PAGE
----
Fascia is the fabric of the body. It is a three dimensional sweater of fibers, mostly collagen, that surrounds and interconnects all muscle cells, blood vessels, nerves, and all other tissues in the body. It connects the body from head to toe and from front to back in a continuous web of interaction. To the right is an image of living fascia at 25 X magnification taken with an endoscopic camera by Dr. J. C. Guimberteau. Note: Fascia does not normally have air in between the fibers. This is only because of the interruption of the tissues by surgery and the presence of the scope. Normally the space is a continuum of fluid filled compartments.
In muscles, fascia surrounds individual muscle fibers, and then again to create groupings of related muscle fibers, and then surrounds the entirety of the muscle belly. You can see an outermost layer of this fascia when you see the smooth and shiny layer of tissue on the outside of a raw chicken breast.
At the end of the muscle fibers the layers of fascia come together to feed into and become the white tendon that attaches a muscle to a bone. The collagen based fabric of the fascia continues from the tendon into a layer of fascia that surrounds the bones and then on into the structure of the bone itself. Bone is little more than highly structured layers of collagen fibers in-filled with deposits of calcium and other minerals. The fascial part of the bone creates tensile strength and the mineral content gives the bone rigidity and hardness.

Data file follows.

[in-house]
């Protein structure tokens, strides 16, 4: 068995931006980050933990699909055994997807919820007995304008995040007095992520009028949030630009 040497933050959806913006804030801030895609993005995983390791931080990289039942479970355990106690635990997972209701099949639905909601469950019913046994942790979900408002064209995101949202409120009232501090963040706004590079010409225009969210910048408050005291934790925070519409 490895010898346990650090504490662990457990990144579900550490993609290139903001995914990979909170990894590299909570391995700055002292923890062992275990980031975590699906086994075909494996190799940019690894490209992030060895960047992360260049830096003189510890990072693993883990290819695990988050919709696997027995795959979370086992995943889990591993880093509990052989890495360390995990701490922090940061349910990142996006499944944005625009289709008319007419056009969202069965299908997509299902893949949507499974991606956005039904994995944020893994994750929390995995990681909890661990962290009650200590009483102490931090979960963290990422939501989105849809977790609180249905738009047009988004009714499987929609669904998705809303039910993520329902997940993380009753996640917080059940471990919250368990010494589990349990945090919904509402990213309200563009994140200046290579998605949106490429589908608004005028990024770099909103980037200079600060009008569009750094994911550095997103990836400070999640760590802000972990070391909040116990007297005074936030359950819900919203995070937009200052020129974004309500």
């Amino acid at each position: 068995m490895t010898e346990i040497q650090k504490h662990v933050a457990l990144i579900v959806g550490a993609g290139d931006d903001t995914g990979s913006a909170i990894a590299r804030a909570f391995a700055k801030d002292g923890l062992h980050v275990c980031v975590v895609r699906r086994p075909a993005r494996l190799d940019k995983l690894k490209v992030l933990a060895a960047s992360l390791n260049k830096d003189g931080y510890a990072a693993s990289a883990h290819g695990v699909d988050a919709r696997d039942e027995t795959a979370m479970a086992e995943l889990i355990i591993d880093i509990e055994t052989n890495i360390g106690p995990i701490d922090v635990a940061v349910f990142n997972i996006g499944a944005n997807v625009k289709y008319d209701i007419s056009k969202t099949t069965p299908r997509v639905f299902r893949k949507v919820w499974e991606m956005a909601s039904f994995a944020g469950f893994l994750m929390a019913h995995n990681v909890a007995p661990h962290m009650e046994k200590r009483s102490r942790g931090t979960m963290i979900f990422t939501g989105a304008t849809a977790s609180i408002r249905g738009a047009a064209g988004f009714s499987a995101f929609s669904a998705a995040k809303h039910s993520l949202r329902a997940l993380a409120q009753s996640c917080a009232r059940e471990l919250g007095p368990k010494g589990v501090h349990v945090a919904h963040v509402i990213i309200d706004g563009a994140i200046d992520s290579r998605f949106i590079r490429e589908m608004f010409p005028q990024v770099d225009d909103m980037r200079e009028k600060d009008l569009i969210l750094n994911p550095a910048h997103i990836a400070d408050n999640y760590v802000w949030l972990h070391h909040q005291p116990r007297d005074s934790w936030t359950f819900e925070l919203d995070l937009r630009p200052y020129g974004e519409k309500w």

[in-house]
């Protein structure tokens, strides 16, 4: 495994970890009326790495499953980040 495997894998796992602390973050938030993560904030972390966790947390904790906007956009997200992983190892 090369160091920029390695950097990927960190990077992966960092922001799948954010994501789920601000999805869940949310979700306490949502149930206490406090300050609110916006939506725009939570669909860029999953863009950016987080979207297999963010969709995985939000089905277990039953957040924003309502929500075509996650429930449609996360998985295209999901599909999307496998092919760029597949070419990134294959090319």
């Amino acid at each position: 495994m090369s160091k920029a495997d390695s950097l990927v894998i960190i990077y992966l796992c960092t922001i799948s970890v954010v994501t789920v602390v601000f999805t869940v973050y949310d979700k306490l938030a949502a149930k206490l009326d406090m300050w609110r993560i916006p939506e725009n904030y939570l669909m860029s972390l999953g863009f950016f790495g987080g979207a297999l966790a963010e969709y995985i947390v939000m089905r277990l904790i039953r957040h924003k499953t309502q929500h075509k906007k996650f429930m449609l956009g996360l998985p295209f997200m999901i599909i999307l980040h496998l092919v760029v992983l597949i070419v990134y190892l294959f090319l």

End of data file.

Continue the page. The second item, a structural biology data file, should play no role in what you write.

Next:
The density and arrangement of fibers in fascia change from one part of the body to another. There are areas of thick and dense fascia like in tendons, ligaments, and aponeuroses that allow for more structural support to handle larger forces during movement. In other areas, like around fat cells, fascia has a more sparse and open structure.
We gain our ability to move by muscle fibers contracting and pulling on our fascia to move our body. As we move, fascia rearranges itself both by layers of tissue sliding past one another and also by the fibrous structure within tissues re-aligning to allow the tissue itself to change shape. Problems begin when fascia is injured, whether by direct trauma, repetitive stress, or surgery. Injury often causes the formation of scar tissue that can tie layers of tissue together. This can cause pulling and pain during movement.
Fascia has to be well hydrated to allow its fibers to move and rearrange. There is a grease around the fibers called the ground substance. This ground substance is, at its simplest, a mixture of proteins and water. When these proteins are well hydrated (have enough water) they form a slippery grease that allows the fibers to move and rearrange easily.
With injury, and resulting inflammation, the ground substance becomes dehydrated, becoming more of a glue than a grease. When the fascia gets dehydrated, it can no longer easily rearrange during movement. This injured tissue tends to dehydrate further over time. As fascia dehydrates the tissue retracts creating a pulling and tensing in the local structures and adding pressure into the structure of the body.
Read “How Does Myofascial Release Work?” to learn how fascial restrictions can be effectively treated.Share